That's awesome. I find the people that I've known recently to retire, speaking of my parents and some of their friends, they don't sit still. Who can sit still? When you think of retirement, you don't think of just sitting in the lounge chair watching TV all day long. At least my parents and my friends of our family, they don't they stay busy. They got things they need to do, and it's pretty exciting.
[00:55:37.870] – Allan
It is. But you're making that decision today.
[00:55:40.460] – Rachel
[00:55:41.950] – Allan
You're making that decision today. We're going to have Tomas Hine on soon.
[00:55:47.980] – Rachel
[00:55:48.860] – Allan
Or no, he was already on last week, I think. Yeah, last week. Basically, he's a financial planner, but he looks at his clients and says, if you follow what you're doing right now and you're obese in your 50s or overweight in your 50s then you're going to carry that till retirement, you're probably not going to have a long retirement. So having seven figures in your bank account on the retirement date, that's all admirable, but you may not get to spend any of it because he's had clients that passed even before they retired. They work work. They're 60 years old, they have a heart attack, and they're done. And so we're making those decisions every day, and it's our epigenetics in our bodies that's actually making that happen. That's the communication to our genes of how to express themselves. And so the more you do that's good for yourself, the better off your genes are going to be at taking care of you.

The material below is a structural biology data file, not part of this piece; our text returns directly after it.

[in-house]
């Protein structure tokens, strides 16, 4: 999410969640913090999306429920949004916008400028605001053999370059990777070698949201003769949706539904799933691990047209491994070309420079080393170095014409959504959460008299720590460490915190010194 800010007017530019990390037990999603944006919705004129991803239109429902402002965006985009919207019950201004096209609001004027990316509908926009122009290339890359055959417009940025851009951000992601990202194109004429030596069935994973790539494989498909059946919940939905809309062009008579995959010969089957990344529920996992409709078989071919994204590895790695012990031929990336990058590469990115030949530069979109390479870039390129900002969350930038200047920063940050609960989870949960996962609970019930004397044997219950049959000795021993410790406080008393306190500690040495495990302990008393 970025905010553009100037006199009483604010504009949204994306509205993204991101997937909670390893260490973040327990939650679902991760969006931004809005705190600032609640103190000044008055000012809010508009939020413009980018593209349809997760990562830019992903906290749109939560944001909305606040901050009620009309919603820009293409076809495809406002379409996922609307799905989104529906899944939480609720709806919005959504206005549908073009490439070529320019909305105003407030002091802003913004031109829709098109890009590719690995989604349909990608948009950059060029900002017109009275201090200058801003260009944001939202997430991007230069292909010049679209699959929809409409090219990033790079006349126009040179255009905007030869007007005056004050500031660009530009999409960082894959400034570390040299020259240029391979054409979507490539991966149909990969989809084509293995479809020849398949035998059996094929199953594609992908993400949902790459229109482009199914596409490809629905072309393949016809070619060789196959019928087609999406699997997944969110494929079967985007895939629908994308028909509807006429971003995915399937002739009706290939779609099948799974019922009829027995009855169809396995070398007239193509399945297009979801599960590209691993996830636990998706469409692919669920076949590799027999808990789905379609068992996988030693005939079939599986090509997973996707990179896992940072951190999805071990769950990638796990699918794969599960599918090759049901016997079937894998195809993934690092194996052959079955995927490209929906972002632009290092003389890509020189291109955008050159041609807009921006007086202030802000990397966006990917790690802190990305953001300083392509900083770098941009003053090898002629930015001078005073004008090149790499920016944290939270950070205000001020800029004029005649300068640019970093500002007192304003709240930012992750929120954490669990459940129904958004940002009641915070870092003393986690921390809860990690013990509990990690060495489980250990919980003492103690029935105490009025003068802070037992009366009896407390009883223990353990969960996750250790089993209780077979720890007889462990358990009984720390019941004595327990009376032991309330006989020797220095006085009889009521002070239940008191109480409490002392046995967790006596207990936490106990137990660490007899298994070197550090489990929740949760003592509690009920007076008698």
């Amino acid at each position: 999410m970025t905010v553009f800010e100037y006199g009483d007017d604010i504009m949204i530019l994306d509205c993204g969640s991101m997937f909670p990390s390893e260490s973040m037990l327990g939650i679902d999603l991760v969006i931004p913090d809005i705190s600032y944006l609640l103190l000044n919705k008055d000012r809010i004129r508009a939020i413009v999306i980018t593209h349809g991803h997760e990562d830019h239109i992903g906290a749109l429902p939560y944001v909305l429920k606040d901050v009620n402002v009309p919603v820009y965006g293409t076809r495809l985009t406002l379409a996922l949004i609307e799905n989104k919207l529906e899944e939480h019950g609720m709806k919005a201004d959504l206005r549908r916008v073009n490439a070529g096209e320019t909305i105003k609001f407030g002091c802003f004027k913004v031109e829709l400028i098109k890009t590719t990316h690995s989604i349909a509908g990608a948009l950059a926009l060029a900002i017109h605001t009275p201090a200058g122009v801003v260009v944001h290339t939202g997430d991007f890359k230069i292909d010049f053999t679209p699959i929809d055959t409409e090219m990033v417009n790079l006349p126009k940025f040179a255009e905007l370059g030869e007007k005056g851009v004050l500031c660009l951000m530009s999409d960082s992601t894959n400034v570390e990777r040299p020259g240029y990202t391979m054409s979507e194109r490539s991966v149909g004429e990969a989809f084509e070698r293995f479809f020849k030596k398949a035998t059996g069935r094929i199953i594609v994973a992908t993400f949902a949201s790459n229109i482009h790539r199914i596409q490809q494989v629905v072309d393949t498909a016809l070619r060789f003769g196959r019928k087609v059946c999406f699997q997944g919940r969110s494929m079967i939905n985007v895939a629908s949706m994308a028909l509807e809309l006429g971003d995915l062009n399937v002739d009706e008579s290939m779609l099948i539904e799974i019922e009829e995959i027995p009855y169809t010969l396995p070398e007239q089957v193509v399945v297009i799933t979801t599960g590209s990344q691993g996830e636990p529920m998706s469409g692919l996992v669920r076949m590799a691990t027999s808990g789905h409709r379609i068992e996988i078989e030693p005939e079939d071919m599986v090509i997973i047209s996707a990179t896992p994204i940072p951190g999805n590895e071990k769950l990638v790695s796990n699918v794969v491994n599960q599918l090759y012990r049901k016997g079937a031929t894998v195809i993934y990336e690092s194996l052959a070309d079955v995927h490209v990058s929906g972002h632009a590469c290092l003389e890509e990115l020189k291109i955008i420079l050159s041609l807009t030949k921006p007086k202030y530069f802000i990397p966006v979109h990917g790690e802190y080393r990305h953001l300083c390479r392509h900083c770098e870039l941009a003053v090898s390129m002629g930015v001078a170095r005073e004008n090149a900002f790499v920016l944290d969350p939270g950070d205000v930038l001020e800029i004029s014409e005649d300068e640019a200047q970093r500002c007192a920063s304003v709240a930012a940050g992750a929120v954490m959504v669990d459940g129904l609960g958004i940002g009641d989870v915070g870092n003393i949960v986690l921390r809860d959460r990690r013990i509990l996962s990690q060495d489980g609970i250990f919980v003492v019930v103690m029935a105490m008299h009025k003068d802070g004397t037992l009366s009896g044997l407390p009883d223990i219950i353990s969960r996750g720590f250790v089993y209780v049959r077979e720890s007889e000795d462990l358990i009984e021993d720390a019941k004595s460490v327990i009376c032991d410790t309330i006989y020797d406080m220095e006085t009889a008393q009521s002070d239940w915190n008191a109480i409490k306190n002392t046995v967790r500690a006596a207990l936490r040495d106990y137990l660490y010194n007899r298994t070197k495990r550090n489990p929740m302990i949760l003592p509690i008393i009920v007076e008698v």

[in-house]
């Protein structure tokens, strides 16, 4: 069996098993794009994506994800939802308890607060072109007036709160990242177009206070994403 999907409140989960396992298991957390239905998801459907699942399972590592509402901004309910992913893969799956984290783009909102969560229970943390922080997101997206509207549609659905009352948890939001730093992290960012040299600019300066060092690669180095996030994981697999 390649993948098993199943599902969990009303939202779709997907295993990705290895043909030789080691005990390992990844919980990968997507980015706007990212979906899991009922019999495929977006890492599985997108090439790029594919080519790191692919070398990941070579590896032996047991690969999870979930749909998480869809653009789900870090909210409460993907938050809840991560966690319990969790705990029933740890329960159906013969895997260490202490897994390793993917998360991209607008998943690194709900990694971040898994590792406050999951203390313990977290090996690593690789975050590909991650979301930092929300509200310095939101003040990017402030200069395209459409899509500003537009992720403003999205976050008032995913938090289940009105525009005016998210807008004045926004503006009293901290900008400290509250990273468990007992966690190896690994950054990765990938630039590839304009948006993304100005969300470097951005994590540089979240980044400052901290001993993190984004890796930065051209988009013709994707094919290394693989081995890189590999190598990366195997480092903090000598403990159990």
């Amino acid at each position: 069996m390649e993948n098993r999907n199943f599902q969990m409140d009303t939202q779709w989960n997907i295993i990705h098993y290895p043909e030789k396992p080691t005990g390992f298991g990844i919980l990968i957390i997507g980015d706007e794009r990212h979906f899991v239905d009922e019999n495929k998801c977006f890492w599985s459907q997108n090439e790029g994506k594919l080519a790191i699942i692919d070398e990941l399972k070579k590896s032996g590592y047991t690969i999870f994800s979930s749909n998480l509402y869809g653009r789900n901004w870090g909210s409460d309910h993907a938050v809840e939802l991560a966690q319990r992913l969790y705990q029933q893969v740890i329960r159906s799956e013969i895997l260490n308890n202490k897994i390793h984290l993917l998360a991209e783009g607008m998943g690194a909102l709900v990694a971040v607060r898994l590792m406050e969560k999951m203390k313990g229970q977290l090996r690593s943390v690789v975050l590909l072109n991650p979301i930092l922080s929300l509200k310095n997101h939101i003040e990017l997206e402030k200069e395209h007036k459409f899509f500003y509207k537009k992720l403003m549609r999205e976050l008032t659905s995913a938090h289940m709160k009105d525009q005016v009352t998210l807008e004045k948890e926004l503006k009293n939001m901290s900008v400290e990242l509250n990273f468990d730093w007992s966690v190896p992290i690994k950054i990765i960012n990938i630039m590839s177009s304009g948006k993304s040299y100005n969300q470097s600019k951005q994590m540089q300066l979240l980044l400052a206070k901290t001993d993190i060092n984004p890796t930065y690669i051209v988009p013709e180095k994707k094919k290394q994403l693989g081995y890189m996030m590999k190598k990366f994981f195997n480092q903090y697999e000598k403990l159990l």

[00:56:51.250] – Rachel
Right. And the more you'll enjoy your retirement.
[00:56:55.190] – Allan
There you go. All right, well, Ras, I will talk to you next week.
[00:57:00.570] – Rachel
Great. Take care, Allan.
[00:57:02.010] – Allan